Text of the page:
Zorro Rides Again

Opposition to political oppression is often expressed through banditry when legitimate dissent or organized rebellion isn't possible. Through these processes, outlaws can become popular heroes, and their exploits mythologized for succeeding generations.

Since the beginning of recorded history, popular culture has celebrated these archetypes. Robin Hood, who stole from the conquering Normans to help the downtrodden Saxons, is perhaps the most famous example.

In 1919, police reporter Johnston McCulley created the pulp-fiction character of Zorro in the magazine serial, “The Curse of Capistrano,” which was published in the All-Story weekly. The action was set in the early 19th century in Alta California which was at that time a Spanish colony. In imagining his hero, McCulley combined fictional characters like Robin Hood and the Scarlett Pimpernel with real-life Old West persons like Joaquin Murrieta, Jose Maria Avila, and Salomon Simeon Pico.

Zorro had two identities. Most of the time he was the wealthy nobleman, Don Diego de la Vega. But when the authorities behaved cruelly towards the peasants, he put on a mask and became a swashbuckling swordsman in black who defended the poor and fought the oppressor, leaving his famous mark, or Z, after each adventure.

The year after the publication of McCulley's serial, Hollywood jumped on the bandwagon with the silent classic, The Mark of Zorro, which featured Douglas Fairbanks performing some mind-boggling stunts with swords and horses. Since then there have been more than 50 movies and a TV series about the masked avenger, starring everyone from Tyrone Power to Guy Williams and George Hamilton.

He put on a mask and became a swash-buckling swordsman in black who defended the poor and fought the oppressor.

The current version, The Mask of Zorro, is the first to cast a Latino in the lead. Director Martin Campbell (GoldenEye) and screenwriters John Eskow, Ted Elliott, Terry Rosie, and Randall Johnson have invented additional changes to the traditional narrative to make the characters more sympathetic to contemporary audiences.

As in the earlier prototypes, the aristocratic Don Diego (Anthony Hopkins) becomes Zorro whenever the haughty Spanish governor, Don Rafael Montero (Stuart Wilson), takes advantage of his people. It's 1821, and the Spanish are turning over the colony to the Mexican government. The governor is scheduled to return to Europe but can't resist beating up on the poor one last time.

“Today is Zorro's last ride,” Don Diego tells his wife and proceeds to rescue three peasants from the gallows right under Don Rafael's nose.

While pulling off this daring raid, he is assisted by two pre-adolecent boys, the Murieta brothers, and as a reward, he gives one of them the medallion from around his neck.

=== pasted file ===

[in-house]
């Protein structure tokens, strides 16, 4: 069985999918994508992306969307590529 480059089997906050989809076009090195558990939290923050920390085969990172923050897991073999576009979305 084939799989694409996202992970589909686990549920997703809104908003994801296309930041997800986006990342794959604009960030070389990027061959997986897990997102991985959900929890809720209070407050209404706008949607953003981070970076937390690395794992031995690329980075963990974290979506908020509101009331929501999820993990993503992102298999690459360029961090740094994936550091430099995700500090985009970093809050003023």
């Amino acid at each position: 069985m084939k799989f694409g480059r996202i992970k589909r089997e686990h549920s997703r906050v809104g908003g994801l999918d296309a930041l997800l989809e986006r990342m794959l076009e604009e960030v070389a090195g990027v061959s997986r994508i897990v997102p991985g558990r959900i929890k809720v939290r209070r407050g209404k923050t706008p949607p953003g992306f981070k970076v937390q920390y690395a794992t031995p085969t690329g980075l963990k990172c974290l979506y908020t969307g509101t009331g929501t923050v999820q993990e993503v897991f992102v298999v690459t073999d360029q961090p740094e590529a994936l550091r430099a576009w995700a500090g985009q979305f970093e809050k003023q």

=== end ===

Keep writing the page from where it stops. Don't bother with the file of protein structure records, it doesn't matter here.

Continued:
But the wily governor exacts a painful revenge. He surprises the good-hearted nobleman without his mask in his castle, kills his wife and kidnaps his infant daughter. Don Diego is condemned as “a traitor to your class” and left to rot in a dark dungeon.

Twenty years pass, and Don Rafael returns to California with a plan to buy the former colony from Mexico with stolen gold. With him is Don Diego's daughter, Elena (Catherine Zeta-Jones), whom he has raised as his own. The myth of Zorro still lives among the people who've been as exploited by the Mexican authorities as they were by the Spanish. Don Diego escapes from prison to take revenge on the former governor.

The Murieta brothers have grown up and been driven into banditry. They are hunted down, and one of them is killed by an ex-American army officer who allies himself with Don Rafael. The surviving sibling, Alejandro (Antonio Banderas), still wears the medallion Don Diego had given him.

Like Don Diego, Alejandro is motivated by revenge. But despite his inherent strength and courage he doesn't have the skills to best the authorities, a situation he refuses to acknowledge. On the other hand, Don Diego realizes he has become too old to keep Don Rafael's men in check and decides to train Alejandro to replace him and become the next Zorro. After Don Diego easily defeats Alejandro in a sword fight, the younger man reluctantly allows the older one to become his mentor. The design on Alejandro's medallion, in fact, represents the training circle in Don Diego's castle. Like a Zen master, the elder Zorro teaches his successor not only the tricks of superior swordsman-ship but also how to control his emotions and put them at the service of his intellect and will. The younger man is at the same time encouraged to develop manners and a moral sensibility. The filmmakers play Alejandro's initial cockiness and ineptitude for laughs. This allows the young, contemporary audience to distance itself from the old-fashioned heroics of the genre which it might find corny and yet enjoy itself at the climax when Alejandro finally pulls it all together.

During the action-packed finale, Don Diego also reveals to Elena that she is his daughter, and Alejandro, after dueling with her, falls in love.

It's also refreshing that the Church is depicted as a friend of Zorro and the poor instead of as a pillar of an oppressive establishment, the stereotype Hollywood often perpetuates.

The filmmakers explore the link between banditry and political oppression in only enough depth to kick off the convoluted plot. But the movie is mostly a mixture of self-deprecating humor and old-fashioned derring-do that works. The magic of the older Zorro epics has been successfully recreated.

Arts and Culture correspondent John Prizer writes from Los Angeles. Zorro is rated PG-13 by the Motion Picture Association of America.